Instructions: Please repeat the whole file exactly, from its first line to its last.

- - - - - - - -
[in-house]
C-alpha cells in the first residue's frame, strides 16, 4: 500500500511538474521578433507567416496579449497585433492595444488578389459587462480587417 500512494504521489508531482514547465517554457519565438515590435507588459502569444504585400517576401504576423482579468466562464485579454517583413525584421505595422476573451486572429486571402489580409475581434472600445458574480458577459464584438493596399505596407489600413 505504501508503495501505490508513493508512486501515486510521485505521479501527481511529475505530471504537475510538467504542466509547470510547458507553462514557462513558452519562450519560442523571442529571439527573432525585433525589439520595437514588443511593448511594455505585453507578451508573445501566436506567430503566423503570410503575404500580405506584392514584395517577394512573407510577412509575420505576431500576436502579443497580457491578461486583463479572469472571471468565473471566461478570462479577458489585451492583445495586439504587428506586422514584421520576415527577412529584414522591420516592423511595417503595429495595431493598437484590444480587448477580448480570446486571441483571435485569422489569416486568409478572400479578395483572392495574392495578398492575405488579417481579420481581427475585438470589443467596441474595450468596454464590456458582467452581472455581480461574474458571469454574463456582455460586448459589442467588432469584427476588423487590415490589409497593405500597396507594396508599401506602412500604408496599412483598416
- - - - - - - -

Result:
[in-house]
C-alpha cells in the first residue's frame, strides 16, 4: 500500500511538474521578433507567416496579449497585433492595444488578389459587462480587417 500512494504521489508531482514547465517554457519565438515590435507588459502569444504585400517576401504576423482579468466562464485579454517583413525584421505595422476573451486572429486571402489580409475581434472600445458574480458577459464584438493596399505596407489600413 505504501508503495501505490508513493508512486501515486510521485505521479501527481511529475505530471504537475510538467504542466509547470510547458507553462514557462513558452519562450519560442523571442529571439527573432525585433525589439520595437514588443511593448511594455505585453507578451508573445501566436506567430503566423503570410503575404500580405506584392514584395517577394512573407510577412509575420505576431500576436502579443497580457491578461486583463479572469472571471468565473471566461478570462479577458489585451492583445495586439504587428506586422514584421520576415527577412529584414522591420516592423511595417503595429495595431493598437484590444480587448477580448480570446486571441483571435485569422489569416486568409478572400479578395483572392495574392495578398492575405488579417481579420481581427475585438470589443467596441474595450468596454464590456458582467452581472455581480461574474458571469454574463456582455460586448459589442467588432469584427476588423487590415490589409497593405500597396507594396508599401506602412500604408496599412483598416